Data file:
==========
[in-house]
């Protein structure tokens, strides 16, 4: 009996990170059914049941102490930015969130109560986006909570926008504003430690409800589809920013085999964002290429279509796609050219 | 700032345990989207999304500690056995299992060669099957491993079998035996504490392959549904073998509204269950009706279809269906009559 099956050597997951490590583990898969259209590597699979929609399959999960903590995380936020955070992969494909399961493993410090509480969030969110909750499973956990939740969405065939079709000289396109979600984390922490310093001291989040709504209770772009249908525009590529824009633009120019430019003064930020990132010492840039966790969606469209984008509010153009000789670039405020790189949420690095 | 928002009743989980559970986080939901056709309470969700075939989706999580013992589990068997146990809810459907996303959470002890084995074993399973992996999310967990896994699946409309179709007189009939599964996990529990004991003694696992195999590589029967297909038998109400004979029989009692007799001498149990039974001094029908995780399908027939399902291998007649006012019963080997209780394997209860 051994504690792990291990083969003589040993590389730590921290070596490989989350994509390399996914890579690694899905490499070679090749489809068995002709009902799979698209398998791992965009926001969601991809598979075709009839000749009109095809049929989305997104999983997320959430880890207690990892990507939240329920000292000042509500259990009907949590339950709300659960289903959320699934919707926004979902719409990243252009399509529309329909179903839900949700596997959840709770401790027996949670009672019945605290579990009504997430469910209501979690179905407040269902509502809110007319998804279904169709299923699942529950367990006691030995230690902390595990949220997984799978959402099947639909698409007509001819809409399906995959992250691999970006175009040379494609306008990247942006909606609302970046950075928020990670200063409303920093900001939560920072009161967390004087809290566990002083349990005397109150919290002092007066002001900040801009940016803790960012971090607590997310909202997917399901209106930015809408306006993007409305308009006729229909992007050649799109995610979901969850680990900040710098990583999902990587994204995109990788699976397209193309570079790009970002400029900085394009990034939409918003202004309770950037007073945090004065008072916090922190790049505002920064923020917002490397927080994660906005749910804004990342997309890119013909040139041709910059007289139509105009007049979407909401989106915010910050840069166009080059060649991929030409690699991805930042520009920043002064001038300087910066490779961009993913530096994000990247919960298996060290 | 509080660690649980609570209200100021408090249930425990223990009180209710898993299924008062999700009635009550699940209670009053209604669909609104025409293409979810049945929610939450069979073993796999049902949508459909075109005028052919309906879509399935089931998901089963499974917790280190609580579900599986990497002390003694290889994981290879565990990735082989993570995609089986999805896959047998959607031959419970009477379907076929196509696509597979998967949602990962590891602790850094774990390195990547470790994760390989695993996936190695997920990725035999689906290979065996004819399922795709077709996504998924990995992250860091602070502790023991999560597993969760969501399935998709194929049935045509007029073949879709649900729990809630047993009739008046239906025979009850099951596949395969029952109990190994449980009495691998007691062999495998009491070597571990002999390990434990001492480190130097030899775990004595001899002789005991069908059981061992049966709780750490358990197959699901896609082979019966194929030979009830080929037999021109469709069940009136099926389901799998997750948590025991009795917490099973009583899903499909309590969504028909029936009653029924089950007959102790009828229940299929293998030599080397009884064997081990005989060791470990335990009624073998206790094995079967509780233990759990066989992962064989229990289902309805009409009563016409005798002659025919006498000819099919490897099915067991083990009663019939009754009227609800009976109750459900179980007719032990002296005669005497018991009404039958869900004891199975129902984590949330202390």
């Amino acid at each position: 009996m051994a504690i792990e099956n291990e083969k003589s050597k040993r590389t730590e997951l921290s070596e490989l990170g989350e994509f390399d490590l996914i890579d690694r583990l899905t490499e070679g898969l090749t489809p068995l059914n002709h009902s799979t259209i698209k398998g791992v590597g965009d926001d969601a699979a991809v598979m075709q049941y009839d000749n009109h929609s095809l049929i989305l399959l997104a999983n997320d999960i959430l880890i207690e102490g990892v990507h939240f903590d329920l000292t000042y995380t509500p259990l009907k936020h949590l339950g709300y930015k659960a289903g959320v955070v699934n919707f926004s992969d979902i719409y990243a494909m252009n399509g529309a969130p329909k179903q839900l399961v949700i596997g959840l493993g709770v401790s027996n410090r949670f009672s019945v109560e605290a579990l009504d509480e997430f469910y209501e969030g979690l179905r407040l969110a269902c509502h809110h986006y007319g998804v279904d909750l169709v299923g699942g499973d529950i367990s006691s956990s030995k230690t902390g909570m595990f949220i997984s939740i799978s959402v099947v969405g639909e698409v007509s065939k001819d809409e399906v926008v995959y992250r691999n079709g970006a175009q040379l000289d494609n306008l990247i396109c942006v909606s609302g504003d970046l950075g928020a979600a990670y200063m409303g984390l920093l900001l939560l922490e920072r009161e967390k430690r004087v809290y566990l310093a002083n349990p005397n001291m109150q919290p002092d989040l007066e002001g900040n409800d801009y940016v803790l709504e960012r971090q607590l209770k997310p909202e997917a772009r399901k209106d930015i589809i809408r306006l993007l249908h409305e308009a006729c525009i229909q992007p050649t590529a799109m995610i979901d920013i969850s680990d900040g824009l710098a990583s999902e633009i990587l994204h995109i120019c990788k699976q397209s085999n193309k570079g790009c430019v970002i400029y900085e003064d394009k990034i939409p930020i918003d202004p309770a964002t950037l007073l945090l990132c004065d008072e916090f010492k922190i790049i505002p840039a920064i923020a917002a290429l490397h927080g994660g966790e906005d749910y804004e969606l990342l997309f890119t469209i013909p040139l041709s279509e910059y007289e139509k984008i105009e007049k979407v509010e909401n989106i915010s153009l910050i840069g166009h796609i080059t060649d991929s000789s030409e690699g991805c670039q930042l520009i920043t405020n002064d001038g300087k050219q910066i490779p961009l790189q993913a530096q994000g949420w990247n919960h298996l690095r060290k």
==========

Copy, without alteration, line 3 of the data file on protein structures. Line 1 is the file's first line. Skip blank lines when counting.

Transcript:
């Amino acid at each position: 009996m051994a504690i792990e099956n291990e083969k003589s050597k040993r590389t730590e997951l921290s070596e490989l990170g989350e994509f390399d490590l996914i890579d690694r583990l899905t490499e070679g898969l090749t489809p068995l059914n002709h009902s799979t259209i698209k398998g791992v590597g965009d926001d969601a699979a991809v598979m075709q049941y009839d000749n009109h929609s095809l049929i989305l399959l997104a999983n997320d999960i959430l880890i207690e102490g990892v990507h939240f903590d329920l000292t000042y995380t509500p259990l009907k936020h949590l339950g709300y930015k659960a289903g959320v955070v699934n919707f926004s992969d979902i719409y990243a494909m252009n399509g529309a969130p329909k179903q839900l399961v949700i596997g959840l493993g709770v401790s027996n410090r949670f009672s019945v109560e605290a579990l009504d509480e997430f469910y209501e969030g979690l179905r407040l969110a269902c509502h809110h986006y007319g998804v279904d909750l169709v299923g699942g499973d529950i367990s006691s956990s030995k230690t902390g909570m595990f949220i997984s939740i799978s959402v099947v969405g639909e698409v007509s065939k001819d809409e399906v926008v995959y992250r691999n079709g970006a175009q040379l000289d494609n306008l990247i396109c942006v909606s609302g504003d970046l950075g928020a979600a990670y200063m409303g984390l920093l900001l939560l922490e920072r009161e967390k430690r004087v809290y566990l310093a002083n349990p005397n001291m109150q919290p002092d989040l007066e002001g900040n409800d801009y940016v803790l709504e960012r971090q607590l209770k997310p909202e997917a772009r399901k209106d930015i589809i809408r306006l993007l249908h409305e308009a006729c525009i229909q992007p050649t590529a799109m995610i979901d920013i969850s680990d900040g824009l710098a990583s999902e633009i990587l994204h995109i120019c990788k699976q397209s085999n193309k570079g790009c430019v970002i400029y900085e003064d394009k990034i939409p930020i918003d202004p309770a964002t950037l007073l945090l990132c004065d008072e916090f010492k922190i790049i505002p840039a920064i923020a917002a290429l490397h927080g994660g966790e906005d749910y804004e969606l990342l997309f890119t469209i013909p040139l041709s279509e910059y007289e139509k984008i105009e007049k979407v509010e909401n989106i915010s153009l910050i840069g166009h796609i080059t060649d991929s000789s030409e690699g991805c670039q930042l520009i920043t405020n002064d001038g300087k050219q910066i490779p961009l790189q993913a530096q994000g949420w990247n919960h298996l690095r060290k």